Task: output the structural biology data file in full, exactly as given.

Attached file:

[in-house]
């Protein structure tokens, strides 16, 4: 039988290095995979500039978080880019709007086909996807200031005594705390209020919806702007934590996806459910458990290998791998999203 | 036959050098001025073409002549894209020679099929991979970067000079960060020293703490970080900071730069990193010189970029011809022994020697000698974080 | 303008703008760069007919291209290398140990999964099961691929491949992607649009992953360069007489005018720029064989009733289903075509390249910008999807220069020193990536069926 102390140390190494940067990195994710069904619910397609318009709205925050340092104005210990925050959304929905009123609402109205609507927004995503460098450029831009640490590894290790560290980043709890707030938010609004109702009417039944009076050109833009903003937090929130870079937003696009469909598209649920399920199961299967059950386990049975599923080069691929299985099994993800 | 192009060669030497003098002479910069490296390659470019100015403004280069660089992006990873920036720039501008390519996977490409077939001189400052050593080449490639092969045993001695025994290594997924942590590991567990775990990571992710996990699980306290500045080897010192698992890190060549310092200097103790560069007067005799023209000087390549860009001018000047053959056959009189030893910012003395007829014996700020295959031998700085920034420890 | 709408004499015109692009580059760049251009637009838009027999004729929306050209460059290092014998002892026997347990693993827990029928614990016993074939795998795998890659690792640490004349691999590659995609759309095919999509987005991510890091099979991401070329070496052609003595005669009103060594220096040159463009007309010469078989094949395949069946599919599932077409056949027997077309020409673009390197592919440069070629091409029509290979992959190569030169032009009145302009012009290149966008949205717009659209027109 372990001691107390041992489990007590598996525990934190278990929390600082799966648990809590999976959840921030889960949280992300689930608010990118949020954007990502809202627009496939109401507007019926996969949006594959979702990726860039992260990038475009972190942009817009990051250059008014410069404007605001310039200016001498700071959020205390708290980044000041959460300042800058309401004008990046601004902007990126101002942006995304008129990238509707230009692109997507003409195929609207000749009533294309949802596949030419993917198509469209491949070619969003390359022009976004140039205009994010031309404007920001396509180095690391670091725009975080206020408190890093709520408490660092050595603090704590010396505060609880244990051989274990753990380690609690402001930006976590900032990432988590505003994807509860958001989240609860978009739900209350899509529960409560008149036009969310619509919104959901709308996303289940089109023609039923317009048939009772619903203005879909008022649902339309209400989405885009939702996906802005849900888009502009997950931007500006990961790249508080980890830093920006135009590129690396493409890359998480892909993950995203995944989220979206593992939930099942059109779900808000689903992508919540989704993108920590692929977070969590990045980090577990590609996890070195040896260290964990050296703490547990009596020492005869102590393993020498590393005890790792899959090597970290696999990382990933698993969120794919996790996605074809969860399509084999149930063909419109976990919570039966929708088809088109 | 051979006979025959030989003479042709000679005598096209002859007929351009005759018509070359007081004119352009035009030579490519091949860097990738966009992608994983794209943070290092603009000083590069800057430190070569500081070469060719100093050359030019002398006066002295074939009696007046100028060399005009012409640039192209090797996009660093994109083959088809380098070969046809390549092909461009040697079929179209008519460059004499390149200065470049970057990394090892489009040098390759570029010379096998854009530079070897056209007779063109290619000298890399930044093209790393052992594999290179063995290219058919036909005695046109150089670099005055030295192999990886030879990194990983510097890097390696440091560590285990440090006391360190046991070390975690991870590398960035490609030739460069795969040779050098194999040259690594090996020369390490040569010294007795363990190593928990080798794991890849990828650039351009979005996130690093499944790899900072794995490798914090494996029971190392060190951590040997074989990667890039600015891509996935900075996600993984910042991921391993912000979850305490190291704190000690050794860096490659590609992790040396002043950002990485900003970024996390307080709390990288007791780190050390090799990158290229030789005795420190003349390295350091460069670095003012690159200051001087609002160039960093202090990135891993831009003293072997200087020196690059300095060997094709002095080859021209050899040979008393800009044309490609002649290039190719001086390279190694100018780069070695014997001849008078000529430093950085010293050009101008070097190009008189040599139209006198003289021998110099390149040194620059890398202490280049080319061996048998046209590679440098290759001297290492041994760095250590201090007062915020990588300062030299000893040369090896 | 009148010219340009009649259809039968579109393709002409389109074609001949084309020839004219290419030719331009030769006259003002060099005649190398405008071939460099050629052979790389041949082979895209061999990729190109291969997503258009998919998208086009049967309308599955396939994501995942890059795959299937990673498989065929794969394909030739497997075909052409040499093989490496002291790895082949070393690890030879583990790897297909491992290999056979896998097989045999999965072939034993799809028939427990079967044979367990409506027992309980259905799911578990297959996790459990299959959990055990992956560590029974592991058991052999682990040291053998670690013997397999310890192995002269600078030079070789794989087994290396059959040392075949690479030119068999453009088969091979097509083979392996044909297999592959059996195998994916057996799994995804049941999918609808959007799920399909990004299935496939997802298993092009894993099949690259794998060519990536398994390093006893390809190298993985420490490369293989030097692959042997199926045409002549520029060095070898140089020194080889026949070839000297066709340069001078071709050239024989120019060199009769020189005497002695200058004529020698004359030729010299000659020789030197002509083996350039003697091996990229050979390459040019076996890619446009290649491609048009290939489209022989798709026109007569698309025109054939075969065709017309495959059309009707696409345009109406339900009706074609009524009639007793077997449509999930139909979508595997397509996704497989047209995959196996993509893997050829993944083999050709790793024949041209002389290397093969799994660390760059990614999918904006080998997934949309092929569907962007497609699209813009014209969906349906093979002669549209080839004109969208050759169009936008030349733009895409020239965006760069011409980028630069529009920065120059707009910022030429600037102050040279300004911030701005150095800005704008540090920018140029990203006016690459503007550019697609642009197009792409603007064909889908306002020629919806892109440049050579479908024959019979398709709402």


[in-house]
């Protein structure tokens, strides 16, 4: 039988290095995979500039978080880019709007086909996807200031005594705390209020919806702007934590996806459910458990290998791998999203 | 036959050098001025073409002549894209020679099929991979970067000079960060020293703490970080900071730069990193010189970029011809022994020697000698974080 | 303008703008760069007919291209290398140990999964099961691929491949992607649009992953360069007489005018720029064989009733289903075509390249910008999807220069020193990536069926 102390140390190494940067990195994710069904619910397609318009709205925050340092104005210990925050959304929905009123609402109205609507927004995503460098450029831009640490590894290790560290980043709890707030938010609004109702009417039944009076050109833009903003937090929130870079937003696009469909598209649920399920199961299967059950386990049975599923080069691929299985099994993800 | 192009060669030497003098002479910069490296390659470019100015403004280069660089992006990873920036720039501008390519996977490409077939001189400052050593080449490639092969045993001695025994290594997924942590590991567990775990990571992710996990699980306290500045080897010192698992890190060549310092200097103790560069007067005799023209000087390549860009001018000047053959056959009189030893910012003395007829014996700020295959031998700085920034420890 | 709408004499015109692009580059760049251009637009838009027999004729929306050209460059290092014998002892026997347990693993827990029928614990016993074939795998795998890659690792640490004349691999590659995609759309095919999509987005991510890091099979991401070329070496052609003595005669009103060594220096040159463009007309010469078989094949395949069946599919599932077409056949027997077309020409673009390197592919440069070629091409029509290979992959190569030169032009009145302009012009290149966008949205717009659209027109 372990001691107390041992489990007590598996525990934190278990929390600082799966648990809590999976959840921030889960949280992300689930608010990118949020954007990502809202627009496939109401507007019926996969949006594959979702990726860039992260990038475009972190942009817009990051250059008014410069404007605001310039200016001498700071959020205390708290980044000041959460300042800058309401004008990046601004902007990126101002942006995304008129990238509707230009692109997507003409195929609207000749009533294309949802596949030419993917198509469209491949070619969003390359022009976004140039205009994010031309404007920001396509180095690391670091725009975080206020408190890093709520408490660092050595603090704590010396505060609880244990051989274990753990380690609690402001930006976590900032990432988590505003994807509860958001989240609860978009739900209350899509529960409560008149036009969310619509919104959901709308996303289940089109023609039923317009048939009772619903203005879909008022649902339309209400989405885009939702996906802005849900888009502009997950931007500006990961790249508080980890830093920006135009590129690396493409890359998480892909993950995203995944989220979206593992939930099942059109779900808000689903992508919540989704993108920590692929977070969590990045980090577990590609996890070195040896260290964990050296703490547990009596020492005869102590393993020498590393005890790792899959090597970290696999990382990933698993969120794919996790996605074809969860399509084999149930063909419109976990919570039966929708088809088109 | 051979006979025959030989003479042709000679005598096209002859007929351009005759018509070359007081004119352009035009030579490519091949860097990738966009992608994983794209943070290092603009000083590069800057430190070569500081070469060719100093050359030019002398006066002295074939009696007046100028060399005009012409640039192209090797996009660093994109083959088809380098070969046809390549092909461009040697079929179209008519460059004499390149200065470049970057990394090892489009040098390759570029010379096998854009530079070897056209007779063109290619000298890399930044093209790393052992594999290179063995290219058919036909005695046109150089670099005055030295192999990886030879990194990983510097890097390696440091560590285990440090006391360190046991070390975690991870590398960035490609030739460069795969040779050098194999040259690594090996020369390490040569010294007795363990190593928990080798794991890849990828650039351009979005996130690093499944790899900072794995490798914090494996029971190392060190951590040997074989990667890039600015891509996935900075996600993984910042991921391993912000979850305490190291704190000690050794860096490659590609992790040396002043950002990485900003970024996390307080709390990288007791780190050390090799990158290229030789005795420190003349390295350091460069670095003012690159200051001087609002160039960093202090990135891993831009003293072997200087020196690059300095060997094709002095080859021209050899040979008393800009044309490609002649290039190719001086390279190694100018780069070695014997001849008078000529430093950085010293050009101008070097190009008189040599139209006198003289021998110099390149040194620059890398202490280049080319061996048998046209590679440098290759001297290492041994760095250590201090007062915020990588300062030299000893040369090896 | 009148010219340009009649259809039968579109393709002409389109074609001949084309020839004219290419030719331009030769006259003002060099005649190398405008071939460099050629052979790389041949082979895209061999990729190109291969997503258009998919998208086009049967309308599955396939994501995942890059795959299937990673498989065929794969394909030739497997075909052409040499093989490496002291790895082949070393690890030879583990790897297909491992290999056979896998097989045999999965072939034993799809028939427990079967044979367990409506027992309980259905799911578990297959996790459990299959959990055990992956560590029974592991058991052999682990040291053998670690013997397999310890192995002269600078030079070789794989087994290396059959040392075949690479030119068999453009088969091979097509083979392996044909297999592959059996195998994916057996799994995804049941999918609808959007799920399909990004299935496939997802298993092009894993099949690259794998060519990536398994390093006893390809190298993985420490490369293989030097692959042997199926045409002549520029060095070898140089020194080889026949070839000297066709340069001078071709050239024989120019060199009769020189005497002695200058004529020698004359030729010299000659020789030197002509083996350039003697091996990229050979390459040019076996890619446009290649491609048009290939489209022989798709026109007569698309025109054939075969065709017309495959059309009707696409345009109406339900009706074609009524009639007793077997449509999930139909979508595997397509996704497989047209995959196996993509893997050829993944083999050709790793024949041209002389290397093969799994660390760059990614999918904006080998997934949309092929569907962007497609699209813009014209969906349906093979002669549209080839004109969208050759169009936008030349733009895409020239965006760069011409980028630069529009920065120059707009910022030429600037102050040279300004911030701005150095800005704008540090920018140029990203006016690459503007550019697609642009197009792409603007064909889908306002020629919806892109440049050579479908024959019979398709709402």